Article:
Prostate Cancer: Terms You Need to Know

By
Health Monitor Staff

Lymphangiogram (LAG): A test in which you are injected with a dye, then given an X-ray to examine your lymphatic system.

Malignant: Cancerous

Metastasis: Spread of cancer cells, through blood or lymph, from the primary tumor to other parts of the body.

Neutropenia: A condition marked by low levels of white blood cells called neutrophils, which makes a person more vulnerable to infection. Chemotherapy can sometimes cause neutropenia.

Open radical prostatectomy:
The removal of the prostate and surrounding lymph nodes through a five- to eight-inch incision in the lower belly, or through a smaller incision in the perineum (the space between the anus and scrotum).

Peripheral neuropathy: Nerve damage in the hands and/or feet, which can cause pain or numbness. Peripheral neuropathy can sometimes be a side effect of cancer treatments.

Port: A device inserted under the skin that allows medications (such as chemo), blood products and nutrients to be given intravenously. A port eliminates the need for repeated needle sticks to start an IV line or draw blood.

Prognosis: The chance of recovery versus recurrence

PSA test:
A screening device for prostate cancer, which measures the levels of prostate-specific antigens (proteins produced by the prostate gland) in your blood. It can also be used to track how well your treatment is working.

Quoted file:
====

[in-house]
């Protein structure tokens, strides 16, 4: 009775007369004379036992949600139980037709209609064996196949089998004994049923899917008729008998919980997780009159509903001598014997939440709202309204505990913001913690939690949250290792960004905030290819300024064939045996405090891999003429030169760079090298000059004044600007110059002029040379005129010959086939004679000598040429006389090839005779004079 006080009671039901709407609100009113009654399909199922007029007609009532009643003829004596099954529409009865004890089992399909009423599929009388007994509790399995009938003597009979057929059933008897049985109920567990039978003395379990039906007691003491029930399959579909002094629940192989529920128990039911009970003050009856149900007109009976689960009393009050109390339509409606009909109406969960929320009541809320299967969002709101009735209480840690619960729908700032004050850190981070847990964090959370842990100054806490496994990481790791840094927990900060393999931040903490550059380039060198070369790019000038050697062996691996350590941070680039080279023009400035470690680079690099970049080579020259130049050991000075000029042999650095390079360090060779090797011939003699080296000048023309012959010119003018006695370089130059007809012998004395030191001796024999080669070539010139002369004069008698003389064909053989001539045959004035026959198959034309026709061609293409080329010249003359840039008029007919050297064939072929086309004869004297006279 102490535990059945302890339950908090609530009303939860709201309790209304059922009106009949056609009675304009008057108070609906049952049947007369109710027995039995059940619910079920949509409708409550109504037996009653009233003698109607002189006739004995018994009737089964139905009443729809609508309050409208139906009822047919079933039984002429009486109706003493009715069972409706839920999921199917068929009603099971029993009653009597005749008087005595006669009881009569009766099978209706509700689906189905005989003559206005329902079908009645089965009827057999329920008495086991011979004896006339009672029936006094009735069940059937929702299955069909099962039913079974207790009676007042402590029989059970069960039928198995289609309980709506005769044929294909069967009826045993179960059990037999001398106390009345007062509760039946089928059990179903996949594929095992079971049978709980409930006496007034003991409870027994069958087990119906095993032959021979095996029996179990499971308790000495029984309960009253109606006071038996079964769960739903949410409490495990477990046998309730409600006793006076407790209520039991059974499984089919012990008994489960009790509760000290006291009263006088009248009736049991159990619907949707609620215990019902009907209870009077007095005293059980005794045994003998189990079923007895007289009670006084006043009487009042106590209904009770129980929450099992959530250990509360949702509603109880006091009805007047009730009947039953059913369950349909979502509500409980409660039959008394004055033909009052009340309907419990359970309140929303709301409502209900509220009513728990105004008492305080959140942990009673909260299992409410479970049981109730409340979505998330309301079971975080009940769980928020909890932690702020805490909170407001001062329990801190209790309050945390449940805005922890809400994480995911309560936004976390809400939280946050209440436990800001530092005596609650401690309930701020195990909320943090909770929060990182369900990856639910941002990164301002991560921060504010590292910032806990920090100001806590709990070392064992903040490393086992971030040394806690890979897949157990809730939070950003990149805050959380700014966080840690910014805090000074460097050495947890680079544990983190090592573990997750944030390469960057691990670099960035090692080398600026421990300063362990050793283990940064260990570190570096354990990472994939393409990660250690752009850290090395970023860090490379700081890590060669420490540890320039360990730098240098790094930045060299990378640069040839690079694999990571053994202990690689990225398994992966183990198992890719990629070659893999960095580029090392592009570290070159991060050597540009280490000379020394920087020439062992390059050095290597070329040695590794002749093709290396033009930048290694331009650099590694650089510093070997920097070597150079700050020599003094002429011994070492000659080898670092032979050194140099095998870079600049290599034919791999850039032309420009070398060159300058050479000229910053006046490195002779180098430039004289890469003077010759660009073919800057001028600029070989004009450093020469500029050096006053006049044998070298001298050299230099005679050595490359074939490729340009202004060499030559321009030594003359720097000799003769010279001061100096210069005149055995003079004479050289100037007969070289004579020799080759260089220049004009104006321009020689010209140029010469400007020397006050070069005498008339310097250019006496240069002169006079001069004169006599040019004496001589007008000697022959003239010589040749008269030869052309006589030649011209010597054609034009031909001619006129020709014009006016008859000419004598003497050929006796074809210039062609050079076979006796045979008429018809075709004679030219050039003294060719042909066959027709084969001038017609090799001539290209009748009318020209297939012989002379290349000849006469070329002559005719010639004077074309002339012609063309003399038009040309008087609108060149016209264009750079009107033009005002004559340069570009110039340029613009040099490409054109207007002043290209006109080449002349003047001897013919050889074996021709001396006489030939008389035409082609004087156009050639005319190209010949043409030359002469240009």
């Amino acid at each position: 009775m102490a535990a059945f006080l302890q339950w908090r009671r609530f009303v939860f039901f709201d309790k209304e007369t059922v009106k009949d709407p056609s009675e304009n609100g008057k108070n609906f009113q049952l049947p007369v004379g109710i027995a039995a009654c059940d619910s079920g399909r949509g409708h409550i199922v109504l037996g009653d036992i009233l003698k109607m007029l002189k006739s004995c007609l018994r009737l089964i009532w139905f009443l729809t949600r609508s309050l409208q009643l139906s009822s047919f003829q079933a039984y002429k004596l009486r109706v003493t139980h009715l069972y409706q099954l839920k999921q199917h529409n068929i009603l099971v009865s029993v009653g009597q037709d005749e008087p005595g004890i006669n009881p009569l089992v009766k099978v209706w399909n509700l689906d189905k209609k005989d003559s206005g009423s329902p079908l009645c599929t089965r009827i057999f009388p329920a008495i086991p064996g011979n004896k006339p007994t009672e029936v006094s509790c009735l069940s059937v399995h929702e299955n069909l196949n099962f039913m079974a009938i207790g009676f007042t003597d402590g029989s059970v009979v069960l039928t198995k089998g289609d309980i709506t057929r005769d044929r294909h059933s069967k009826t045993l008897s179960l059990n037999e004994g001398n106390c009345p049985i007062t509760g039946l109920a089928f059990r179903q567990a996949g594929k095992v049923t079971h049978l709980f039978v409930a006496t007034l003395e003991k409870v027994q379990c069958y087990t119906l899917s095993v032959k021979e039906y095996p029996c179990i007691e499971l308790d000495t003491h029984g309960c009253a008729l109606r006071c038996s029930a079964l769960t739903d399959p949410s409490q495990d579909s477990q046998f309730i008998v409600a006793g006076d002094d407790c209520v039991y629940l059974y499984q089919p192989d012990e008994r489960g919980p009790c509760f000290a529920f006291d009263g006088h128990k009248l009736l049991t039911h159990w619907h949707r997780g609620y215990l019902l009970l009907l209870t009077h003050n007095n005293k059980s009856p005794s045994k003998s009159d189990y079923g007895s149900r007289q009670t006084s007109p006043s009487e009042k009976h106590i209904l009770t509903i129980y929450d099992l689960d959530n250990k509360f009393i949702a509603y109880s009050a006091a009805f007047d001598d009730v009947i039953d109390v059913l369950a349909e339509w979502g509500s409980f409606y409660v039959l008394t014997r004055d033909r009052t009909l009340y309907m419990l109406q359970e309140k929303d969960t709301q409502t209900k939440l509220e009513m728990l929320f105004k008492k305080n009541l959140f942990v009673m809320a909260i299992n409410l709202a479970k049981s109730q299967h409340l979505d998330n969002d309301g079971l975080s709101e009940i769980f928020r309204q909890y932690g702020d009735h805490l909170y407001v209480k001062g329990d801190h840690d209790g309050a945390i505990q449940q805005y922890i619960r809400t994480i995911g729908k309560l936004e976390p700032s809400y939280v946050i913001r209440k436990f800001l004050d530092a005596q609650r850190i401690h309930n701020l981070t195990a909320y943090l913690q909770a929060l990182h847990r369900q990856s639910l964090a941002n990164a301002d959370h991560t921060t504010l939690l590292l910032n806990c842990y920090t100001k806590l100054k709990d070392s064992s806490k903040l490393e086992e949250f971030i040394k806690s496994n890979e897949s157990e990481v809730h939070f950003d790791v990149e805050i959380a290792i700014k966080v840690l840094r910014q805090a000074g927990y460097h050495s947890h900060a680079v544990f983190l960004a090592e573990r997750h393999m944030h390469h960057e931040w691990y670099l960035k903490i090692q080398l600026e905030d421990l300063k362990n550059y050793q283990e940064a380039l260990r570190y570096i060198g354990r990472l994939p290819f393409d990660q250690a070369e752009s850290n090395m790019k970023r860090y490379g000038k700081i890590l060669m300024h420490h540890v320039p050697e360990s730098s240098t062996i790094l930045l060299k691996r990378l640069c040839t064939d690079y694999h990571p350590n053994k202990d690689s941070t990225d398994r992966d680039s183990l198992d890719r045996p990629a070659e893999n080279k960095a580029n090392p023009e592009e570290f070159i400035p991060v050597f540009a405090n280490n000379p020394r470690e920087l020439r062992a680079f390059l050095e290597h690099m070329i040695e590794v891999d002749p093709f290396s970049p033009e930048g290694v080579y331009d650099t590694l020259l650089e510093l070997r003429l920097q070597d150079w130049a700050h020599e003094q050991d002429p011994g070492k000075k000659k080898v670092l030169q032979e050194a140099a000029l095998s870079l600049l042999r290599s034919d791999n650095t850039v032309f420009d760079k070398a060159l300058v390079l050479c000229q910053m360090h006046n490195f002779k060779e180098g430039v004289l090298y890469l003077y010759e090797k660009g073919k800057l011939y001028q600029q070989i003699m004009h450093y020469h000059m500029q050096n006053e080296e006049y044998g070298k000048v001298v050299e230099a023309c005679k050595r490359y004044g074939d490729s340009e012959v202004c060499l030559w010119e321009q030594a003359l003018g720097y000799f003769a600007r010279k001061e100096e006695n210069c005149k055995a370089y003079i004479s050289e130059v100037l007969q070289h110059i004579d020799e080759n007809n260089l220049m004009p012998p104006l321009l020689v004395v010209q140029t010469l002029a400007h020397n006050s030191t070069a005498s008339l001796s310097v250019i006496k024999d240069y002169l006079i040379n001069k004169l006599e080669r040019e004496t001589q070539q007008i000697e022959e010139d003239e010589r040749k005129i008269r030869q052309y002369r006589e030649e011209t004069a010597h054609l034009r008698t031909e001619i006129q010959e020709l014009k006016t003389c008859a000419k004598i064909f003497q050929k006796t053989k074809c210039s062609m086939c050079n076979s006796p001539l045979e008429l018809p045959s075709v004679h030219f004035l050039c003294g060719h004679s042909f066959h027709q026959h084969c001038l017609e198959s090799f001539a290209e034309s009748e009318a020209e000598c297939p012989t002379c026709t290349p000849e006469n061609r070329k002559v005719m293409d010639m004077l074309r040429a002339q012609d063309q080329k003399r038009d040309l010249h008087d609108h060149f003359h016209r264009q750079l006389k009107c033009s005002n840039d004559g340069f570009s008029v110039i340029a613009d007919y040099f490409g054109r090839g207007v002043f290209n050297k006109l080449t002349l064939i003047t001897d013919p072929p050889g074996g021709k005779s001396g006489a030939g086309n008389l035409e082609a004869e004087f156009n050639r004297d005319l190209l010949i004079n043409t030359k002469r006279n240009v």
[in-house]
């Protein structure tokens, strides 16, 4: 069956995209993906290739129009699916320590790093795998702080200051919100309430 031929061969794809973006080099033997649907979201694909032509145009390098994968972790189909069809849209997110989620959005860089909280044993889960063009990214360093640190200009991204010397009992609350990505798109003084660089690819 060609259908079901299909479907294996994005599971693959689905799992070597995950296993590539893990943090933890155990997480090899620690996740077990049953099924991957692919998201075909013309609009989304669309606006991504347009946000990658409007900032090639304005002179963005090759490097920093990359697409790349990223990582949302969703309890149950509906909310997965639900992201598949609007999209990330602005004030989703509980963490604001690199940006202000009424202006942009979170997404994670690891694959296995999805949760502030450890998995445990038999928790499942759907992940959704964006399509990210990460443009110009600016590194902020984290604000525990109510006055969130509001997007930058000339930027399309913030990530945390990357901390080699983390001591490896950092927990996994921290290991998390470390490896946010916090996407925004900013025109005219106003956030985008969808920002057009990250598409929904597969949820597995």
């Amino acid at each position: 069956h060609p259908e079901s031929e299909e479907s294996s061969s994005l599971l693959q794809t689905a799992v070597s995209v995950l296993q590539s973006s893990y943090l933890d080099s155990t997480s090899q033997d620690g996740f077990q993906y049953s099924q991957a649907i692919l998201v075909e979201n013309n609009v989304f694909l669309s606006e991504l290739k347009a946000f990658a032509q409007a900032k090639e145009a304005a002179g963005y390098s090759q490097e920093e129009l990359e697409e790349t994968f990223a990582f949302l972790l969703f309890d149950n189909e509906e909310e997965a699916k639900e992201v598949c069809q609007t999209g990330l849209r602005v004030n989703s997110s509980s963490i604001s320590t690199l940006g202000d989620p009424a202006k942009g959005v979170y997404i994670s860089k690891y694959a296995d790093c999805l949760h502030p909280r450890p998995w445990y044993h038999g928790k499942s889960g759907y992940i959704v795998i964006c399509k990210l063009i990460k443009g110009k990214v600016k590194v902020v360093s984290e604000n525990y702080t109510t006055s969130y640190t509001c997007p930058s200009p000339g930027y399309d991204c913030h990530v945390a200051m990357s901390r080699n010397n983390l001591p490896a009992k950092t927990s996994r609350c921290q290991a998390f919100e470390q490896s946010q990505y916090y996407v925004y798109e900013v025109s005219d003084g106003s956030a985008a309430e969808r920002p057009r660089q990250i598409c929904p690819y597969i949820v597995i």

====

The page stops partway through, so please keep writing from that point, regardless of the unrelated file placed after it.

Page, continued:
Radiation therapy: The use of high-energy radiation from X-rays, gamma rays and other sources to kill cancer cells and shrink tumors

Receptors: Sites on or in cells where particular substances can attach, causing cells to react—in the case of cancer, usually to grow.

Remission: When cancer symptoms disappear or are significantly reduced

Robotic/laparoscopic radical prostatectomy: The removal of the prostate through tiny incisions using tools held by a surgeon directly or moved using robotic arms that the surgeon controls.

Thrombocytopenia: A shortage of platelets (cells that help blood clot). Symptoms include easy bruising, nosebleeds, bleeding gums and/or small dots on the skin

Tissue margin: Tissue around a cancer site. A negative tissue margin test means no cancer cells were found; a positive test means cancer cells remain and more surgery or radiation is needed.

TNM level: Part of the standardized system doctors use to describe a particular cancer; the “T” is a measure of how big the main tumor is, and how far it’s spread into your pelvis, the “N” number tells your doctor whether any cancer cells have spread to nearby lymph and the “M” tells your doctor whether your cancer has metastasized

Published
May 2013